That’s why we are calling for UofL student artists interested in displaying their work in our new space to get in touch with us. The work can be in any medium and on any subject – though we are particularly interested in work that connects somehow to writing, reading, words, books, computers, maps, and any other way we communicate to each other. All UofL students – art majors and non-majors alike – are welcome to submit works.

If you think your artwork would be a good fit for the University Writing Center space, email us today (writing@louisville.edu) or stop by the University Writing Center, First Floor, Ekstrom Library. (We reserve the right to choose which work to display).

Write In, Build Community

Write In, Build Community

Cassie Book, Associate Director

We’re off to a good start at our new location on Ekstrom Library’s first floor. Since we moved, over 500 writers have visited for over 800 appointments! Yet, another benefit of the new space— location and design— is an improved ability to accommodate larger crowds.

On December 9th we’ll host the first big event in the new space, a Write In. We join nearly 90 writing centers worldwide in the International Write In. The general purpose is for writing centers to create community around writing during a particularly stressful time of the semester. Every center will adjust the theme to its local context. For our Write In, we will simply open our doors for UofL writers to use our space to work on final papers and projects. We’ll provide snacks and handouts; writing consultants will be available to answer brief questions. The Write In forwards our Center’s mission to support writing as integral part of the university and as a lifelong learning process. Just making time to sit and write is an important aspect of any writer’s process!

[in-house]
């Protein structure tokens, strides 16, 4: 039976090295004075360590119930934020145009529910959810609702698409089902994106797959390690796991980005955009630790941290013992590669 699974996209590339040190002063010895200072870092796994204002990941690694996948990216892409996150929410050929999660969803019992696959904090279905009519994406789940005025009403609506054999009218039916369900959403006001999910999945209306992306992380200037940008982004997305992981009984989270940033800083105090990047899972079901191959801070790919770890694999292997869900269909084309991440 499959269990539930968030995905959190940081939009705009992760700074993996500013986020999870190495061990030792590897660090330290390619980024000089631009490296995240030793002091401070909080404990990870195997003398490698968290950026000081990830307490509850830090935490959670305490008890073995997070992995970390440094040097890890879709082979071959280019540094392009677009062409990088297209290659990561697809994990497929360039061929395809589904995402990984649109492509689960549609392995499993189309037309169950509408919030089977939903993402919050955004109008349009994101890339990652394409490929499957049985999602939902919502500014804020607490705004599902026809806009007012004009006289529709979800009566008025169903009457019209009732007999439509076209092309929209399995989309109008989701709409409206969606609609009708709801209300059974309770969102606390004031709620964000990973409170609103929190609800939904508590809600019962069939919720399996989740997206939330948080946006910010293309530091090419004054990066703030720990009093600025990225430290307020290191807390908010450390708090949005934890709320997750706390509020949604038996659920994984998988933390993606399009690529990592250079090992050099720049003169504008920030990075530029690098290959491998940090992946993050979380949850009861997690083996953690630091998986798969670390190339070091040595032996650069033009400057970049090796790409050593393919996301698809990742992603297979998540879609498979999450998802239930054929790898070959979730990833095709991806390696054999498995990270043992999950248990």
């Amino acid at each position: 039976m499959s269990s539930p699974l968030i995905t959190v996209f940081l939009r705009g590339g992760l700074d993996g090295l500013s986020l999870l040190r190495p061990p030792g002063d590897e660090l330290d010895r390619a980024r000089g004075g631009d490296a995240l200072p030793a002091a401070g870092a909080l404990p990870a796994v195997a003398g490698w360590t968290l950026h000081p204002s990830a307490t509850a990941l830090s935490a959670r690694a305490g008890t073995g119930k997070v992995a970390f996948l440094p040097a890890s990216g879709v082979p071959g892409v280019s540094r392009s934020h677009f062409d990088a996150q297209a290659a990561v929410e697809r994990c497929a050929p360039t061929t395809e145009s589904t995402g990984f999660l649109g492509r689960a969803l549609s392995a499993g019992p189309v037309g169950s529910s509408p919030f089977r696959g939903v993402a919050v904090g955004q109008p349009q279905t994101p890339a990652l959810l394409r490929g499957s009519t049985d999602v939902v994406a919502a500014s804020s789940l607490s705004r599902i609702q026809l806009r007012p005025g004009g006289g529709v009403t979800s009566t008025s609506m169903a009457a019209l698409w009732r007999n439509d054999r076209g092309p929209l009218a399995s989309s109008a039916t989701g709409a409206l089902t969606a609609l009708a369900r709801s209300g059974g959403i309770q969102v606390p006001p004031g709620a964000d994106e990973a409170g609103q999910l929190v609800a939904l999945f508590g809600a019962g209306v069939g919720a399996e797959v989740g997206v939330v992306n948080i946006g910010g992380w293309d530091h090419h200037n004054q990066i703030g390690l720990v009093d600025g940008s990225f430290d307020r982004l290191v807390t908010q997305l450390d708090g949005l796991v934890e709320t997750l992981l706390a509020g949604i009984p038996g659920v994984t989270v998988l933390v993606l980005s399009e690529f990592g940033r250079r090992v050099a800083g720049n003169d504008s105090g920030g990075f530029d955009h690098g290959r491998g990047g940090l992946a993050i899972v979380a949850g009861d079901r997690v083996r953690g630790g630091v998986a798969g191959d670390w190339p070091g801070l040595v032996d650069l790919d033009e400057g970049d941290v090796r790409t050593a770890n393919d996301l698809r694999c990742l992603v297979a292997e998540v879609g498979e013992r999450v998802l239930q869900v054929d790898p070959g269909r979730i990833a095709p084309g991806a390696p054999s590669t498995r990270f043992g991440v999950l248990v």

While the typical daily activity in the University Writing Center takes the form of focused 50 minute consultations, the Write In offers a comfortable and motivating space to write. So, if you’re UofL a student, faculty, or staff and could use a break from your usual writing routine, drop in on Wednesday, December 9 from 6-9 p.m. in the University Writing Center.

DSCN3762
The New University Writing Center on Ekstrom Library’s first floor will host its first big event, a Write In, on December 9.